It's rare nowadays to hear about good news in Africa. It seems all too easy to only hear the reports of violence and hunger and war. That's why a film like Mully is so powerful. It tells the simple tale of Charles Mully and the Mully Children's Family.
Charles Mully was born in Kenya and on his own since he was six years old. After spending over a decade begging on the streets and working menial jobs, he managed to not only start a business but quickly and successfully build a business empire, from taxis to real estate and everything in between. He married his wife Esther and had eight children and for a while they enjoyed a lavish lifestyle. That is, until Charles felt a call from God that he needed to do more to help the children on the streets. His mind made up; he sold most of his businesses and began taking in children and raising them as his own. As it went with his businesses, this program quickly grew.
There are so many astonishing facets to Mully's story that it can be difficult to believe. In many instances, their only explanation is that it's a miracle. It's a miracle when food is donated right when they start to worry about running out. It's a miracle when water is found during a hard drought in Kenya. God clearly plays an important role in Mully's motivations, but it's refreshing that it isn't shoved in the audience's face. Instead, it's mentioned but left for the audience to interpret and value. No matter your views, you can't ignore the amazing work Mully and his family is doing.
The film is beautifully shot, and its subject is incredibly compelling with a warm, broad smile and a face that looks 40 when he's really over 65. His story is told through re-enactments (many with Mully playing his younger self) and home videos, a compilation that feels natural and easy to watch. This footage is interwoven with voiceovers from interviews with Mully, his wife, and his children "“ both biological and otherwise. All the kids rescued by Mully call him "˜Daddy Mully'.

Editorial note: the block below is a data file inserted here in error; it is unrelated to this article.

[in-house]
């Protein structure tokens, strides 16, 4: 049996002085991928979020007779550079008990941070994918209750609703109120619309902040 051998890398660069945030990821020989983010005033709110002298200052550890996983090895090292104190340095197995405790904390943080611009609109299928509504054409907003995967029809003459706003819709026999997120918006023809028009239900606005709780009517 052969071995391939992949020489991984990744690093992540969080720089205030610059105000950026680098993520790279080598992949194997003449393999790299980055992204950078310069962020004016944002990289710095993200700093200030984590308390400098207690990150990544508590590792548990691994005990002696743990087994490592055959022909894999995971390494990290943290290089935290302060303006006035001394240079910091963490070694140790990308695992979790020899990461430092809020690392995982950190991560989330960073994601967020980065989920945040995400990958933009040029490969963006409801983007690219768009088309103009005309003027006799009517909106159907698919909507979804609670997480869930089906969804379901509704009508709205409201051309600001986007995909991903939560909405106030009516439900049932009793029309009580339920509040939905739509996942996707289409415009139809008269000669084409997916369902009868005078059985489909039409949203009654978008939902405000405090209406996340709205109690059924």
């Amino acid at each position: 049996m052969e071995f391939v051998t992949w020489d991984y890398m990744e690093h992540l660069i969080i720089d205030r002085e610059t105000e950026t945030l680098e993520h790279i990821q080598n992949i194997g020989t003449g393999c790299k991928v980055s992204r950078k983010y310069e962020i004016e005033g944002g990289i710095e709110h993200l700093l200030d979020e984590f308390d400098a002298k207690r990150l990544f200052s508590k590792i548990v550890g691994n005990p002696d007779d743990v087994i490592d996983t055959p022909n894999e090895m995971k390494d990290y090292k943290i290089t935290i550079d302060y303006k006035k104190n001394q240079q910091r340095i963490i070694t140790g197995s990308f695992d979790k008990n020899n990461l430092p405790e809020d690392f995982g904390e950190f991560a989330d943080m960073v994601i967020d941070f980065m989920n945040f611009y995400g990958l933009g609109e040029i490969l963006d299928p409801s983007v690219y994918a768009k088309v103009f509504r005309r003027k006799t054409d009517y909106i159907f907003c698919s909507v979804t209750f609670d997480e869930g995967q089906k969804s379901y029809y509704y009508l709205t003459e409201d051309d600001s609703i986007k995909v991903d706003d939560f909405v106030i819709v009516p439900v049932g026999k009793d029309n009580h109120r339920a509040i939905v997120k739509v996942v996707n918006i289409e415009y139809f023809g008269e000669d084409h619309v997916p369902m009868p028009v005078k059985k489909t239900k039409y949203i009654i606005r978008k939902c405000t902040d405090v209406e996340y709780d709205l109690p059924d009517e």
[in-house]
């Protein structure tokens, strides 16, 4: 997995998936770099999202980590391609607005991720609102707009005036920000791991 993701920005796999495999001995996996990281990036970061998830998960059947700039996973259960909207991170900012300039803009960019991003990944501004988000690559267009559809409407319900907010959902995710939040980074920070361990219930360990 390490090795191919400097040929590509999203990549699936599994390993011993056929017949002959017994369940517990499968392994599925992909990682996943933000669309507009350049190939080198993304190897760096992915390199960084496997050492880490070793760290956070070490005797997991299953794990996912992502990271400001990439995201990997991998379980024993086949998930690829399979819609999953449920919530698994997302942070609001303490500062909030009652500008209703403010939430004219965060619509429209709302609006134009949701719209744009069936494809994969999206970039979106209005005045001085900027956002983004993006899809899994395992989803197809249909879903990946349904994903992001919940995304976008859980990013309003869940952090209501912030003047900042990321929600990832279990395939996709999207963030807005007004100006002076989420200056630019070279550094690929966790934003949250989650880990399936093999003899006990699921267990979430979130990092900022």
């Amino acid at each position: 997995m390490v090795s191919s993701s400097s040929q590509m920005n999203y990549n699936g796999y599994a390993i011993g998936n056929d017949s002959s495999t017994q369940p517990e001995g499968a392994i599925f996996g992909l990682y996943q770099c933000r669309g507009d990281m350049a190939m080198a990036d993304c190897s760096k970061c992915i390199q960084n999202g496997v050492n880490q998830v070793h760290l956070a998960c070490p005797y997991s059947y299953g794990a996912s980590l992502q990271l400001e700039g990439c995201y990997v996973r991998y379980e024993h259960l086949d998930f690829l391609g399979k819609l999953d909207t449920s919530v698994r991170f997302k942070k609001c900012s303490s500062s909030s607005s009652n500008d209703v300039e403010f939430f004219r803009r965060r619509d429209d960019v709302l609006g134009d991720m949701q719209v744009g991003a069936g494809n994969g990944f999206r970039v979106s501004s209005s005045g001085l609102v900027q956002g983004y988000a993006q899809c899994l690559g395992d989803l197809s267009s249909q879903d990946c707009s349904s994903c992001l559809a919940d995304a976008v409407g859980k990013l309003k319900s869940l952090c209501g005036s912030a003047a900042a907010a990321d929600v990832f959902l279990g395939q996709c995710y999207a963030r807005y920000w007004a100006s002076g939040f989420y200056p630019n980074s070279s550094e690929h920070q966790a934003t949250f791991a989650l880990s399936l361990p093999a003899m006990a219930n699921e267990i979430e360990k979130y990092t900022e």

These interviews are truly the heart of the film, and they don't shy away from telling the whole truth. Clearly, when Mully decided to get rid of his fortune to help others, this was a difficult lifestyle change for his wife and kids. With some hindsight, the kids (now all in their 30s and 40s) discuss how angry and ignored they often felt, especially at the beginning. His wife Esther explains it would have been easy for her to be angry, to even leave him for these decisions. Essentially she had to become the caregiver for all of these kids, constantly cleaning, bathing, reprimanding, and cooking. Still, she says now that the decision was easy because she loved her husband and believed in his dream. They've now been married over 45 years.
Although we don't get to hear too much from any of Mully's rescued kids, we hear enough to immediately see the impact Mully has had on them. As they discuss childhoods full of sexual assault, violence, and substance abuse, they also proudly talk about their current careers as doctors, bankers, and scholars. Meanwhile, his biological children have all taken up high level positions within MCF, from farming to international relations to business operations. A few of his children have even married rescued children. It's clear now that every single Mully child has come to cherish their father's mission.
Mully is inspirational in its namesake's dedication and passion to help others. Haze captures his bright spirit without ever interfering, keeping a light touch on the final edit which allows Mully and the people of Kenya to truly shine. It's a truly human piece definitely worth 81 minutes of your time.